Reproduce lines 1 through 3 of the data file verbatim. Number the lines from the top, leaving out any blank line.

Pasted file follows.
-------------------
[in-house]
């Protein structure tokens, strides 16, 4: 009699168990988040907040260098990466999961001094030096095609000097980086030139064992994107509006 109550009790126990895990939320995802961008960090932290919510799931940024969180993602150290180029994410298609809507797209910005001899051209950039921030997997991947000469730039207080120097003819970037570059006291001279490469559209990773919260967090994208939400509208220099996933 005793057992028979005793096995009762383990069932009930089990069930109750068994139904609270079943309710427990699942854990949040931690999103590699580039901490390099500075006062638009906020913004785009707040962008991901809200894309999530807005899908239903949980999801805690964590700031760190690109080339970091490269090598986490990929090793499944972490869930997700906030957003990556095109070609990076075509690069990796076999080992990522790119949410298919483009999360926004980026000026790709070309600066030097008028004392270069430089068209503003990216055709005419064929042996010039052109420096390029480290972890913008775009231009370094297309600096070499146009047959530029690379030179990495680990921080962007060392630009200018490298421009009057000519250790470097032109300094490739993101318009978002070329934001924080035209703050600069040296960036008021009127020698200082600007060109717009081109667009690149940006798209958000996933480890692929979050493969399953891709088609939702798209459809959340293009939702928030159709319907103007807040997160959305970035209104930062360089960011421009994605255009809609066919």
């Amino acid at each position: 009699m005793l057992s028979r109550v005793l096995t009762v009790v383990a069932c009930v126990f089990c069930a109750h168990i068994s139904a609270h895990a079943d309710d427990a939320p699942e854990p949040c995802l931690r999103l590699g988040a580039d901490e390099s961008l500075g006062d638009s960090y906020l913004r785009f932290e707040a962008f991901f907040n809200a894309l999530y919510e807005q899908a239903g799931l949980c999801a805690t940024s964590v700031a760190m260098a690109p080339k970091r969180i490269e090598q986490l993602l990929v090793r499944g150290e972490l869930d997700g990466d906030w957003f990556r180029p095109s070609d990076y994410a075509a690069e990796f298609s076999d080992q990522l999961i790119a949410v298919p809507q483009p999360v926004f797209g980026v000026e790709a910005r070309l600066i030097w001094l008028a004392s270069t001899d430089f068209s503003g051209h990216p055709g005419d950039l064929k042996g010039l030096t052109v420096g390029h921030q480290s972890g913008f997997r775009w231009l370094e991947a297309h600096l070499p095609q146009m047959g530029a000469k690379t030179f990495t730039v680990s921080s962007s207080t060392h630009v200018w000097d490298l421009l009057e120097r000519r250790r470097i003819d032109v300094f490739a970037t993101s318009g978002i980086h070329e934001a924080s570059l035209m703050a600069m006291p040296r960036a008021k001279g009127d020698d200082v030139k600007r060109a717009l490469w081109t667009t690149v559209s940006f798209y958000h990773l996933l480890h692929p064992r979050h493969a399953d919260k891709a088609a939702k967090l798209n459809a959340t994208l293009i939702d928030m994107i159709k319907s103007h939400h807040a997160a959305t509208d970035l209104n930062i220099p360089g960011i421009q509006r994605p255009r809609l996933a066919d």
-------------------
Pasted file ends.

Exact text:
[in-house]
């Protein structure tokens, strides 16, 4: 009699168990988040907040260098990466999961001094030096095609000097980086030139064992994107509006 109550009790126990895990939320995802961008960090932290919510799931940024969180993602150290180029994410298609809507797209910005001899051209950039921030997997991947000469730039207080120097003819970037570059006291001279490469559209990773919260967090994208939400509208220099996933 005793057992028979005793096995009762383990069932009930089990069930109750068994139904609270079943309710427990699942854990949040931690999103590699580039901490390099500075006062638009906020913004785009707040962008991901809200894309999530807005899908239903949980999801805690964590700031760190690109080339970091490269090598986490990929090793499944972490869930997700906030957003990556095109070609990076075509690069990796076999080992990522790119949410298919483009999360926004980026000026790709070309600066030097008028004392270069430089068209503003990216055709005419064929042996010039052109420096390029480290972890913008775009231009370094297309600096070499146009047959530029690379030179990495680990921080962007060392630009200018490298421009009057000519250790470097032109300094490739993101318009978002070329934001924080035209703050600069040296960036008021009127020698200082600007060109717009081109667009690149940006798209958000996933480890692929979050493969399953891709088609939702798209459809959340293009939702928030159709319907103007807040997160959305970035209104930062360089960011421009994605255009809609066919």
């Amino acid at each position: 009699m005793l057992s028979r109550v005793l096995t009762v009790v383990a069932c009930v126990f089990c069930a109750h168990i068994s139904a609270h895990a079943d309710d427990a939320p699942e854990p949040c995802l931690r999103l590699g988040a580039d901490e390099s961008l500075g006062d638009s960090y906020l913004r785009f932290e707040a962008f991901f907040n809200a894309l999530y919510e807005q899908a239903g799931l949980c999801a805690t940024s964590v700031a760190m260098a690109p080339k970091r969180i490269e090598q986490l993602l990929v090793r499944g150290e972490l869930d997700g990466d906030w957003f990556r180029p095109s070609d990076y994410a075509a690069e990796f298609s076999d080992q990522l999961i790119a949410v298919p809507q483009p999360v926004f797209g980026v000026e790709a910005r070309l600066i030097w001094l008028a004392s270069t001899d430089f068209s503003g051209h990216p055709g005419d950039l064929k042996g010039l030096t052109v420096g390029h921030q480290s972890g913008f997997r775009w231009l370094e991947a297309h600096l070499p095609q146009m047959g530029a000469k690379t030179f990495t730039v680990s921080s962007s207080t060392h630009v200018w000097d490298l421009l009057e120097r000519r250790r470097i003819d032109v300094f490739a970037t993101s318009g978002i980086h070329e934001a924080s570059l035209m703050a600069m006291p040296r960036a008021k001279g009127d020698d200082v030139k600007r060109a717009l490469w081109t667009t690149v559209s940006f798209y958000h990773l996933l480890h692929p064992r979050h493969a399953d919260k891709a088609a939702k967090l798209n459809a959340t994208l293009i939702d928030m994107i159709k319907s103007h939400h807040a997160a959305t509208d970035l209104n930062i220099p360089g960011i421009q509006r994605p255009r809609l996933a066919d």